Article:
3 Latinx Poetry Presses that Promote Equality
There are many literary presses in the United States that feature underrepresented voices and provide publishing opportunities for poets who experience discrimination or racism in the publishing industry; Latinx presses are one of them. Latinx presses are an empowering resource for poets who identify as either Hispanic or Latina/o. The term Latinx is gradually becoming the more accepted term among poets of Latin American origin or descent because it’s a gender-neutral term and doesn’t carry colonial connotations. While some people may find labels to be constricting, they are necessary in a world where true equality does not yet exist for Latinx voices and people of color.
While there are great literary presses and editors who do their best to maintain a blind submission process, presses are not immune to systemic racism, sexism, and heterosexism. When you submit to a literary press or magazine, you assume that any rejection you receive is based completely on the merit of your work. But that is far from the truth. In June, the Poetry Foundation received criticism for failing to respond with action plans to combat racism amidst the tragic homicide of George Floyd. Their own published poets, as well as fellowship recipients, also criticized the Poetry Foundation for not donating enough of its millions of dollars of funds and resources to support Black Lives Matter and underrepresented voices. There have also been serious accusations of nepotism. The Poetry Foundation responded to these accusations and criticisms in this letter.
We can use the Poetry Foundation’s mistakes as a case study. If we want the submission process to truly be based on literary merit, it’s important for presses to acknowledge systemic racism and nepotism and to actively promote the work of underrepresented poets. That’s what these Latinx presses aim to do: bring some kind of justice to the minorities and underrepresented voices facing inequality. Consider these three presses when submitting your manuscripts and poetry collections.
Promoting the work of Latinx poets and writers since 1994, The University of Arizona Press is “one of the first publishers to spotlight poetry, fiction, and essays from both emerging and established voices in Latinx literature.” They do this through the Camino del Sol series which has won many awards, including the PEN/Beyond Margins Award, two Before Columbus Foundation American Book Awards, two International Latino Book Awards, the Premio Aztlán literary prize, the PEN Oakland-Josephine Miles National Literary Award, and the National Book Critics Circle Award for Poetry.
Some of the well-known poets they’ve published include Richard Blanco, Juan Felipe Herrera, and Ray Gonzalez. You can check out the breadth of poets and writers they’ve published in their anthology, and submit a manuscript here.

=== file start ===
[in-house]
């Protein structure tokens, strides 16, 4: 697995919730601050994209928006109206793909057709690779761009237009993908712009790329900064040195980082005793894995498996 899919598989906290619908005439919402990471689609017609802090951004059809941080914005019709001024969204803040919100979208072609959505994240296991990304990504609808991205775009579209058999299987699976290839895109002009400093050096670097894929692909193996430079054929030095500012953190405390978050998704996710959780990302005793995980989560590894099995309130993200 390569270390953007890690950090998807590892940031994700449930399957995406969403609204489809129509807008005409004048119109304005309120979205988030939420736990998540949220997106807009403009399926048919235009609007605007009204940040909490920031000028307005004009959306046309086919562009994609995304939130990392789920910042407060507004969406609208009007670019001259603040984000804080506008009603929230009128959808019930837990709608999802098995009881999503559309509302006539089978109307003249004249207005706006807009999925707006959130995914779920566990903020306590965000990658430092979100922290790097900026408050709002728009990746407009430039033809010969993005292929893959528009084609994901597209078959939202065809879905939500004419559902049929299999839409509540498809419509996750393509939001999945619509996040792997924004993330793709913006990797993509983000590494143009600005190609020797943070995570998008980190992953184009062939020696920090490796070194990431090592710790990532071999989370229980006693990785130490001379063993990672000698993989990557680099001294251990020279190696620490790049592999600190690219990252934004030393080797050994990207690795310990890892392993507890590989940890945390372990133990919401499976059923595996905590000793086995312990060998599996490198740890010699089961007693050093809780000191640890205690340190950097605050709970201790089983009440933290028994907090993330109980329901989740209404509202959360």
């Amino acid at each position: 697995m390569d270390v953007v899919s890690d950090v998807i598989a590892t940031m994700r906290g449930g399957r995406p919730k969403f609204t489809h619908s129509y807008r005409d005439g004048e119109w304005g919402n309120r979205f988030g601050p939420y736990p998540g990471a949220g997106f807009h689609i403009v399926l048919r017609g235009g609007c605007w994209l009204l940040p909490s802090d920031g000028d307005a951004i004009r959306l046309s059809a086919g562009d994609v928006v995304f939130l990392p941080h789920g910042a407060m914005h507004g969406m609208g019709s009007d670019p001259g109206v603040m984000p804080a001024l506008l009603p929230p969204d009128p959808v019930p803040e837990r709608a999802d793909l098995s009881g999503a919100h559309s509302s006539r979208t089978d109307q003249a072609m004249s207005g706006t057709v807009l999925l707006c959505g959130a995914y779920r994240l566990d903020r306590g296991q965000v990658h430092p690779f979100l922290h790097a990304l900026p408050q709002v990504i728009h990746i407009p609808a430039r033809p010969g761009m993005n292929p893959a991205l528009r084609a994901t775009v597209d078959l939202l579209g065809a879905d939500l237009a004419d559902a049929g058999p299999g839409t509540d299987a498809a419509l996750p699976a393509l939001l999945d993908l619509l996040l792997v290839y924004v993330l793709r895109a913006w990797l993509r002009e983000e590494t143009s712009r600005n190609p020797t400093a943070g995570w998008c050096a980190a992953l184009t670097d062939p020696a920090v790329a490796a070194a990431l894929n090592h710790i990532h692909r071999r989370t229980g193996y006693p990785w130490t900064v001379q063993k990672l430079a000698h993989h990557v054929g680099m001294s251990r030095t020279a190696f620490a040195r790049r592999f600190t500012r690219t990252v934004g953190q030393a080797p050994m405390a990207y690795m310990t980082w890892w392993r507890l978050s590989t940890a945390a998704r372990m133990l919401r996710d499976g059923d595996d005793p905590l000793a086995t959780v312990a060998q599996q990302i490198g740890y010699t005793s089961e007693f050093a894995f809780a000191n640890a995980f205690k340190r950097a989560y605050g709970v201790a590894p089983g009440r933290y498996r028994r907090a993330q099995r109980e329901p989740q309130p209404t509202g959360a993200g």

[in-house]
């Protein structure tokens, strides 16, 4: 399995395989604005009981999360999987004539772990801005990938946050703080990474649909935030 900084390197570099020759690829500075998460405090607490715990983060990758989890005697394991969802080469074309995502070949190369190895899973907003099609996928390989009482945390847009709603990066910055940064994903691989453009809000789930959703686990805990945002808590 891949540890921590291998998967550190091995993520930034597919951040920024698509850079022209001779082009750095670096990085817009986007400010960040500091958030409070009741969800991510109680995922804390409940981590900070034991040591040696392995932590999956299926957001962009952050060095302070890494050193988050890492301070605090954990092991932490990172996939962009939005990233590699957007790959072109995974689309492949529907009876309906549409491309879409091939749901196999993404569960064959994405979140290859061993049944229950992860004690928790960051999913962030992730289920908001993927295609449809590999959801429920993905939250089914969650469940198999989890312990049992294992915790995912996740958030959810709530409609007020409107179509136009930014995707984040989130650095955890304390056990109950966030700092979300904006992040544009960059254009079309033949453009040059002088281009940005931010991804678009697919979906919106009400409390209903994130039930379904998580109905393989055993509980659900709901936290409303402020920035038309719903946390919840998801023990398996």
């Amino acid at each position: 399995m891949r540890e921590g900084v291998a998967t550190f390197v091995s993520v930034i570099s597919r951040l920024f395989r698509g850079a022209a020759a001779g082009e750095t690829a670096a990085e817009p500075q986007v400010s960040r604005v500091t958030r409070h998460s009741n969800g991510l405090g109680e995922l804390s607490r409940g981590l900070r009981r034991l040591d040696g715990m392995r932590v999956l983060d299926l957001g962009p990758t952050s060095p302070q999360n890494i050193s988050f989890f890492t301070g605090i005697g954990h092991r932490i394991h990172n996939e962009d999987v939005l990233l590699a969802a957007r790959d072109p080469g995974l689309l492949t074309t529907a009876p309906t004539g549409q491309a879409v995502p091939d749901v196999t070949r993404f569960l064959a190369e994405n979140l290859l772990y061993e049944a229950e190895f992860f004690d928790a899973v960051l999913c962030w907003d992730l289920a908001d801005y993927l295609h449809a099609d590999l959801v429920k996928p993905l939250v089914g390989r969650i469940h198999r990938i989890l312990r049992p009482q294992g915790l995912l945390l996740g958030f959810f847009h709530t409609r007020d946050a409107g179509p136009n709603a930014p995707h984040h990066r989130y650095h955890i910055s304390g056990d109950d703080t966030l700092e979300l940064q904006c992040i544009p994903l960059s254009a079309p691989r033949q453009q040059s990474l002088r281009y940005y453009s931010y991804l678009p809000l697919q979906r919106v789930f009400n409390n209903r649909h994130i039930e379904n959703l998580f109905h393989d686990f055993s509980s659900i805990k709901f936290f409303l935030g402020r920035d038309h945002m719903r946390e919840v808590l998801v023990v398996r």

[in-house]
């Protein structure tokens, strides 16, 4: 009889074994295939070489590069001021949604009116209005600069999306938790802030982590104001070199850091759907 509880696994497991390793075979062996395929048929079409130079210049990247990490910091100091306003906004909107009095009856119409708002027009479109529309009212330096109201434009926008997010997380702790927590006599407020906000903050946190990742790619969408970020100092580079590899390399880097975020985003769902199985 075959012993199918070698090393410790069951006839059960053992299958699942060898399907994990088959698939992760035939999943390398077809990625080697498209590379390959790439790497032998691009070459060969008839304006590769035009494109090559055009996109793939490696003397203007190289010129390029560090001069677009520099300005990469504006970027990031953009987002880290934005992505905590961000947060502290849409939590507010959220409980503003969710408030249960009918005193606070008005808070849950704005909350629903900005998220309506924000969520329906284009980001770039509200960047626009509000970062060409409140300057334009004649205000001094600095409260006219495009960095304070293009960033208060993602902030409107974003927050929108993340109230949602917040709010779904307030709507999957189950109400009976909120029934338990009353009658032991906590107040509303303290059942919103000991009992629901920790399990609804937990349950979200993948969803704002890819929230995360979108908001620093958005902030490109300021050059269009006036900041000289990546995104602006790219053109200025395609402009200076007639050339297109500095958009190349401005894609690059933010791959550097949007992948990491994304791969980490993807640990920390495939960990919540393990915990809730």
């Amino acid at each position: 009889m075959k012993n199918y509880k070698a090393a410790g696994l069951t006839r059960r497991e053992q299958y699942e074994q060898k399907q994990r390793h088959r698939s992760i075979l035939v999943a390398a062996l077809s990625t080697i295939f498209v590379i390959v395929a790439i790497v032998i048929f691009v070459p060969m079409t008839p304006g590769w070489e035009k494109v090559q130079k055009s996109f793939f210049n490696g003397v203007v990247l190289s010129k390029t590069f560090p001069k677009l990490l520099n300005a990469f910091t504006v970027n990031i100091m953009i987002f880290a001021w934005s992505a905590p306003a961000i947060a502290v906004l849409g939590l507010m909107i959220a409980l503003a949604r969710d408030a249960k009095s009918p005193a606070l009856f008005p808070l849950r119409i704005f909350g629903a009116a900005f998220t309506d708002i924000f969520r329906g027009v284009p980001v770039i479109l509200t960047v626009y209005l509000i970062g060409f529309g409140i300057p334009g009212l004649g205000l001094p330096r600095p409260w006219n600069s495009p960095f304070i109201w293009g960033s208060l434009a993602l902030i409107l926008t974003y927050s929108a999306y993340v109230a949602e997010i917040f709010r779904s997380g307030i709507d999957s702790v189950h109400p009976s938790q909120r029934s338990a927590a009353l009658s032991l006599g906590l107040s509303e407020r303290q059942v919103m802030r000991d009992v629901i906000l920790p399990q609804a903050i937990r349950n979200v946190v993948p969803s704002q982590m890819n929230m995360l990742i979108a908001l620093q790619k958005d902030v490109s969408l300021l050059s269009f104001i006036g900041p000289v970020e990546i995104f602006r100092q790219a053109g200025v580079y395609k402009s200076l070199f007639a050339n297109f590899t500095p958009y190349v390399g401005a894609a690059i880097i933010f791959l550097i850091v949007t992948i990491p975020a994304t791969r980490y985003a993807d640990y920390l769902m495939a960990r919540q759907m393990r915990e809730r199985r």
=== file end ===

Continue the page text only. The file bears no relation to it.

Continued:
If you identify as Latinx, queer, or gay then this is the right place for your poetry. The majority of Korima’s published collections deal with Latinx identity, and some of them address racism and homophobia. Their About section states their mission succinctly: “Built on the Rarámuri tradition of sharing, Kórima Press is an independent queer Chicanx press committed to simultaneously providing a platform for, and amplifying the experiences, perspectives, and hopes of, queer and trans Chicanx and Latinx authors, and, creating artifacts for future generations to hold.”
Korima is a small press, but look at how many Latinx poets they’ve already published: Dr. Osa Hidalgo de la Riva, Cathy Arellano, Claudia Rodriguez, Jesús Alonzo, Joe Jiménez, Maya Chinchilla, Lorenzo Herrera y Lozano, Dino Foxx, Joseph Delgado, Pablo Miguel Martínez, and Adelina Anthony.
If you’re a bilingual Latinx poet who likes writing poems in both languages then Veliz Books could be the home for your poetry. Check out their About page: “We seek quality and original literature from authors writing in English, Spanish, or Portuguese. Veliz Books is also committed to publishing translations into English because we believe in cultivating artistic and literary connections that transcend geographical, cultural, and political borders.” If you already have a book written in Spanish, consider translating your work and submitting it to Veliz.
It’s important that Latinx people see themselves reflected in the movies they watch, the music they hear, and the poetry they read. Their stories are important, necessary, and a part of our American narrative. With these poetry presses illuminating their work, their stories will be heard and never erased from the canon of contemporary literature.